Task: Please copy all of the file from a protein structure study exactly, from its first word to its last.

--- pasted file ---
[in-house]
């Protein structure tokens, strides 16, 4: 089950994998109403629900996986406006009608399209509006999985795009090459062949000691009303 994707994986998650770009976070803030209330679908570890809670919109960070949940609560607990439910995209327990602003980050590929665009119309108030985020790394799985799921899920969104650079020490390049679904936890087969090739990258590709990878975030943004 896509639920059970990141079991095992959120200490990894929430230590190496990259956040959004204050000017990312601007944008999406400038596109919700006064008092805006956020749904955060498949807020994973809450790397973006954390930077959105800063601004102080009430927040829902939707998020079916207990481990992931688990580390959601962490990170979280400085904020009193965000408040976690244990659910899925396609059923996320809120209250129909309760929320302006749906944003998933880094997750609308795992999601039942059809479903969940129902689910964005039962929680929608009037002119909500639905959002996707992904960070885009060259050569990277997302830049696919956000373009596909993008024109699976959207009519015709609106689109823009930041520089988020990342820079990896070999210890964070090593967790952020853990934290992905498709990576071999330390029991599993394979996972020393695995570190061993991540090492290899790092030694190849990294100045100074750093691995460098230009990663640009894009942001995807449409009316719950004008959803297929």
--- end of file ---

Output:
[in-house]
């Protein structure tokens, strides 16, 4: 089950994998109403629900996986406006009608399209509006999985795009090459062949000691009303 994707994986998650770009976070803030209330679908570890809670919109960070949940609560607990439910995209327990602003980050590929665009119309108030985020790394799985799921899920969104650079020490390049679904936890087969090739990258590709990878975030943004 896509639920059970990141079991095992959120200490990894929430230590190496990259956040959004204050000017990312601007944008999406400038596109919700006064008092805006956020749904955060498949807020994973809450790397973006954390930077959105800063601004102080009430927040829902939707998020079916207990481990992931688990580390959601962490990170979280400085904020009193965000408040976690244990659910899925396609059923996320809120209250129909309760929320302006749906944003998933880094997750609308795992999601039942059809479903969940129902689910964005039962929680929608009037002119909500639905959002996707992904960070885009060259050569990277997302830049696919956000373009596909993008024109699976959207009519015709609106689109823009930041520089988020990342820079990896070999210890964070090593967790952020853990934290992905498709990576071999330390029991599993394979996972020393695995570190061993991540090492290899790092030694190849990294100045100074750093691995460098230009990663640009894009942001995807449409009316719950004008959803297929």